Unfortunately for you, you are on a hiding to nothing. You've upset [and continue to do so] your neighbour.Your land lord has said remove it, so as he/she owns where you live then you have no choice but to either do so, or move to somewhere where they will allow you to store the van.
I can't believe from your last post that you are 'still confused' by all this.
------------- My photos allow you to see what I saw at the time that I took it....No messing.
How would you feel if you came home one day and you had a large dent in the side of your van ? it happened because your neigbour opened his car door tried to get out and the wind caught it smashing it into you ally sided caravan, or you go away for the weekend /week and come back to your house being robbed as everyone knows when your vans gone the house is empty.
I personally think this post is a windup now
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Quote: Originally posted by HighSlayer on 28/5/2017
I'm a bit confused here.
You cant have a caravan on your own side of the drive as your neighbour needs to open their car door onto your property in order to access their car, but you could park you car/van/jumbo jet there and that's ok?
Seems very strange to me!
You don't need to be confused with the law. If your van shouldn't be on the drive, then shift it. Your reasons are of no concern to the legal process.
You can park it in the street instead. That is not illegal, unless the covenant extends to the estate you're on.
Your landlady may even now be making plans to shift not the caravan, but you.
Best o' luck. Common sense is your friend here.
------------- Peripheral people don`t have as much excitement but they sure live longer
There is also another point here that most have missed. Most mortgages have a clause in them stating that you must abide by any restrictive covenants. If the property has a mortgage on it anyone can find out who your lender is by giving the land registry 3 quid and the mortgage companies can (and do) act if someone has enough time on their hands to make a complaint.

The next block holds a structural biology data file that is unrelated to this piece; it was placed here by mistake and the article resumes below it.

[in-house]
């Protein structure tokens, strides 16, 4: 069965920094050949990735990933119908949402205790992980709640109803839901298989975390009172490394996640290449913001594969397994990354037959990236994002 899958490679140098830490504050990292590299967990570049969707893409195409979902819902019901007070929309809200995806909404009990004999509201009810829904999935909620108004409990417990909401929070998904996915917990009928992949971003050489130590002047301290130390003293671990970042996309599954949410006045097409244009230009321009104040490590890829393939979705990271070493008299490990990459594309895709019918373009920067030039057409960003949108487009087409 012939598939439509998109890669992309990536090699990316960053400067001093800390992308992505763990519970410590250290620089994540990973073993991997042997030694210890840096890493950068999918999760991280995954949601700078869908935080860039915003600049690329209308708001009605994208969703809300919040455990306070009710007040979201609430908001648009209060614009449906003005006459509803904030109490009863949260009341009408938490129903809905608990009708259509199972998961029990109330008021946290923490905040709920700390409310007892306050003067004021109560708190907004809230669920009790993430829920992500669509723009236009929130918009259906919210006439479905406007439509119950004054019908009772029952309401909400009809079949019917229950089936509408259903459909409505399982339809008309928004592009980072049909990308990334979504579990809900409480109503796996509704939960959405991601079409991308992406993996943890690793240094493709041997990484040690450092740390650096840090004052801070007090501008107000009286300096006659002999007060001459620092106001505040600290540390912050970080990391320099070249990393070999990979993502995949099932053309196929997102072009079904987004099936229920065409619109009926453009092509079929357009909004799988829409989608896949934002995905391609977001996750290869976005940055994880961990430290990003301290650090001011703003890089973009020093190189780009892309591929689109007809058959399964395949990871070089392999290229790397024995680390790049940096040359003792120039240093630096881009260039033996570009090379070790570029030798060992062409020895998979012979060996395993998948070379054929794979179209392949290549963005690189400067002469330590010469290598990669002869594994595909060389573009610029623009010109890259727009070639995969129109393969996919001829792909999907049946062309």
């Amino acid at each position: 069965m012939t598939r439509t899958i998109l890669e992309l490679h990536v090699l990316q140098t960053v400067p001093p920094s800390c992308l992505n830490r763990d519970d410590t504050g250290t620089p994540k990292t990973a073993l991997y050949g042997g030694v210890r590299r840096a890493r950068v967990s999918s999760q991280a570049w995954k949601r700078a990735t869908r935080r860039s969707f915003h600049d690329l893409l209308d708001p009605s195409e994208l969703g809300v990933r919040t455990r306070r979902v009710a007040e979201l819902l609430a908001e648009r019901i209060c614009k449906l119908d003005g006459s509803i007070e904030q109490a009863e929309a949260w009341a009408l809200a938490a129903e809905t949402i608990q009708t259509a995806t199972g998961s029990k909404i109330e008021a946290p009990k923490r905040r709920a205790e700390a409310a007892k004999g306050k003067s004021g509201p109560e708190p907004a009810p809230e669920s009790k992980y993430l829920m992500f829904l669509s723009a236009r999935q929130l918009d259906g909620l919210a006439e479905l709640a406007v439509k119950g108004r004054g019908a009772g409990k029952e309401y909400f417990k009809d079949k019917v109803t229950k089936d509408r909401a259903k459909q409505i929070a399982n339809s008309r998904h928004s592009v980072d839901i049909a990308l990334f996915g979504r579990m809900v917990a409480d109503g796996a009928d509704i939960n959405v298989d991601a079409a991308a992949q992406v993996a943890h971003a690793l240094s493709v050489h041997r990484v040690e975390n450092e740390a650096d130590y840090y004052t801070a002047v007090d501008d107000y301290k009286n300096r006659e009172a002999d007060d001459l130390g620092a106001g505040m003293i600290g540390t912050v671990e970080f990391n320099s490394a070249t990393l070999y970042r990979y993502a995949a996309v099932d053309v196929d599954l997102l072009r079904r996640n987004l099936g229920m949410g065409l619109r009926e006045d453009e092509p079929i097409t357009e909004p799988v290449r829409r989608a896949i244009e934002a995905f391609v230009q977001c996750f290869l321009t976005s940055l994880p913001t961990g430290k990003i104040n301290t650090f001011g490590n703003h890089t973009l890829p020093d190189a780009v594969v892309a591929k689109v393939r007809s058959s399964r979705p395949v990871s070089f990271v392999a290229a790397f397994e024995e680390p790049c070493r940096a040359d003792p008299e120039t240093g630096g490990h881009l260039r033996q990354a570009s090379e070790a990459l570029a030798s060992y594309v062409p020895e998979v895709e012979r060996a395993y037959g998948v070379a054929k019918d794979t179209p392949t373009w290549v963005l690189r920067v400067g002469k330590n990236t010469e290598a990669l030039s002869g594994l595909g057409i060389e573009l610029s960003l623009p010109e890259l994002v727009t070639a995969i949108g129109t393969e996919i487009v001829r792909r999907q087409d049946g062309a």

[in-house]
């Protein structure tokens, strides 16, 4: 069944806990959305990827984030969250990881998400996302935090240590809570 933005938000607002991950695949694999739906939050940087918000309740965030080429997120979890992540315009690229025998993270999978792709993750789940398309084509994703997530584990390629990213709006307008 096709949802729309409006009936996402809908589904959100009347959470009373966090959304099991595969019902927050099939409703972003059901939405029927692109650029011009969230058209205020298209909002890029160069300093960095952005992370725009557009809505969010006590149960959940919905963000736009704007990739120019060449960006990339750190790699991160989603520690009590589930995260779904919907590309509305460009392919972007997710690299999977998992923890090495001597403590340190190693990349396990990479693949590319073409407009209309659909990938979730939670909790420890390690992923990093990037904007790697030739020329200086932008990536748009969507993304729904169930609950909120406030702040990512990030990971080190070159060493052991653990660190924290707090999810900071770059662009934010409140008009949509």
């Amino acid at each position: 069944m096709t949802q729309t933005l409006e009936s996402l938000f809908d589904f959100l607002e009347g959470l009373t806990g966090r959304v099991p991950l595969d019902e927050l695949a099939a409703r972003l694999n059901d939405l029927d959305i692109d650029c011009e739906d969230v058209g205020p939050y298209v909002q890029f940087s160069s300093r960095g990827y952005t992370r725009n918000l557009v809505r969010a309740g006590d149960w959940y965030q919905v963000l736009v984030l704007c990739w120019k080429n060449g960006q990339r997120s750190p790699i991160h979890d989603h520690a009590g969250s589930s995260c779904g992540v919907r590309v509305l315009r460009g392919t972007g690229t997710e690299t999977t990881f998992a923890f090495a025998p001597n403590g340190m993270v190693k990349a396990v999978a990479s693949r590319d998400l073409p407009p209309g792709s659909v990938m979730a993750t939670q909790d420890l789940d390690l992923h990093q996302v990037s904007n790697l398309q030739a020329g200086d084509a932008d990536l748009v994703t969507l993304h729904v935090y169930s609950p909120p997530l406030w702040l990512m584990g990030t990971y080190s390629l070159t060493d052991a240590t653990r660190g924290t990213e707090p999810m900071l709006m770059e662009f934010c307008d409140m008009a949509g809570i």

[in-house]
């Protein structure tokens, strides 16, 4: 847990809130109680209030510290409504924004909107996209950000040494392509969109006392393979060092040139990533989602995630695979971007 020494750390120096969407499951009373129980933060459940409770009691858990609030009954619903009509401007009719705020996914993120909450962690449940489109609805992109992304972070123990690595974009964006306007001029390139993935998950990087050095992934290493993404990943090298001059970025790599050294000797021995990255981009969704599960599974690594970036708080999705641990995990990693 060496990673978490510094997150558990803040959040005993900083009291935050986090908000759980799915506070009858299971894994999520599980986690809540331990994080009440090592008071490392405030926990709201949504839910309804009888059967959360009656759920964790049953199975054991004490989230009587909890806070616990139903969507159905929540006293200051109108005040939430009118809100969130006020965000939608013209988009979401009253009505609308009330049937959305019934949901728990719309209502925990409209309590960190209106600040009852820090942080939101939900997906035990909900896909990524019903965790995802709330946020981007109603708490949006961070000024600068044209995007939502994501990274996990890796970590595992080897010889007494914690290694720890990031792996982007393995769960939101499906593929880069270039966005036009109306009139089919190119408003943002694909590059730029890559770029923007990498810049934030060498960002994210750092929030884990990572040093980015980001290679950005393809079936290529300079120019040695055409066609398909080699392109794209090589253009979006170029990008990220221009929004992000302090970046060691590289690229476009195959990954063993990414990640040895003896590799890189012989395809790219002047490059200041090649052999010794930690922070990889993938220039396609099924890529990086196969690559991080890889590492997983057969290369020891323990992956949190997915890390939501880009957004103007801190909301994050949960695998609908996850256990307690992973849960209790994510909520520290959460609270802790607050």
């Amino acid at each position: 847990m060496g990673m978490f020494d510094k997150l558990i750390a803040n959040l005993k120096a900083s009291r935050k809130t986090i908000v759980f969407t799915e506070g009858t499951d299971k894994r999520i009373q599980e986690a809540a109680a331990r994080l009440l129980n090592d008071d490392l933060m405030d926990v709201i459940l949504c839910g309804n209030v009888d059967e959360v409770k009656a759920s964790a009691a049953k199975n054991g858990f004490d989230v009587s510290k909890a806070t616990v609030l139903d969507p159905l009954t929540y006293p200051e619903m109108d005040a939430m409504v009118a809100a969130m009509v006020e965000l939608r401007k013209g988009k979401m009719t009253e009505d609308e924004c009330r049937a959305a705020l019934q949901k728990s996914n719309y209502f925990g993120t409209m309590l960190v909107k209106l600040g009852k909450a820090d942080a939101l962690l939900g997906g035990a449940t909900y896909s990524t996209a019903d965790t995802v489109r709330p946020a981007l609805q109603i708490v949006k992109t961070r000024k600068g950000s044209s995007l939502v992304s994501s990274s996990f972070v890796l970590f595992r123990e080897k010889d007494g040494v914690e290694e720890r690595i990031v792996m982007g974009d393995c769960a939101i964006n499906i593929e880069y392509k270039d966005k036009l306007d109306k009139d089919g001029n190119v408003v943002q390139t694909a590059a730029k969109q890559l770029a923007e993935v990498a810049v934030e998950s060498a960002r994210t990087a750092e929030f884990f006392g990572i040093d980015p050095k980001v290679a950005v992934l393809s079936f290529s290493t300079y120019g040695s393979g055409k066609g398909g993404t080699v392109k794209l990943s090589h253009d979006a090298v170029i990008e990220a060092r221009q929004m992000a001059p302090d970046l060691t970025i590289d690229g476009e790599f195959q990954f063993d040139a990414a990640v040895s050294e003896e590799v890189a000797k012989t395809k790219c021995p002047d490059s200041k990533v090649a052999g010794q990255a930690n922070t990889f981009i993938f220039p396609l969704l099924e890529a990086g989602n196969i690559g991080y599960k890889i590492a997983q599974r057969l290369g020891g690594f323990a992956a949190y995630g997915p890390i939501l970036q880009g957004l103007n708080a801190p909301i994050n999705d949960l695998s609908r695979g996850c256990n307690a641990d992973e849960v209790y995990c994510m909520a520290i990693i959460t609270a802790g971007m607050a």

I've seen it happen over plants in a front garden that were subject to covenants and the person concerned had to replant the garden or accept they had breached the terms of their mortgage and all that came with that.
So it is wrong to park a caravan on the driveway, but not an issue if it s a £40K motorhome taking up exactly the same area? The neighbours should not be parking their car in a manner where their car door is opening across into the next driveway way as it may damage a car parked there.
It is strange how whenever this thing about restrictive covenants comes up there is never a definitive answer. Google is not much help either. For example on my estate built early 1970s deeds state no caravans or boats parked on property.
Plenty of caravans including mine & boats parked on drives though for yrs without problems. My understanding is that covenant can only be enforced by party who originally applied it. In this case the estate builder & I think reason is to keep estate looking nice while houses are being sold but after builder leaves they are not interested in enforcing covenant.
Enquires by myself has established that estate builder is no longer in business. So therefore covenant presumably cannot be enforced even If anybody wanted to? Ie if any disgruntled neighbour did seek legal advice they would presumably be told that covenant is not enforceable?
How could it be if enforced if only the original covenanter can enforce & that entity is no longer in existence?
Followed this for a while no apart from the covenant the other problem I see is a boundary problem.
In the first post the op states the 2 driveways are next to each other with no fence as we know a caravan is wider than a car. The op also states he parked the caravan so when the neighbour parks his car there is a 20cm gap for the neighbour to open his car door. This sound like to me that the caravan may be encroaching on to the neighbours property which I wouldn't be happy about. What would the op do if when he was away in the caravan the neighbour put a fence up splitting the driveways on the boundary and he couldn't get his van back on the driveway.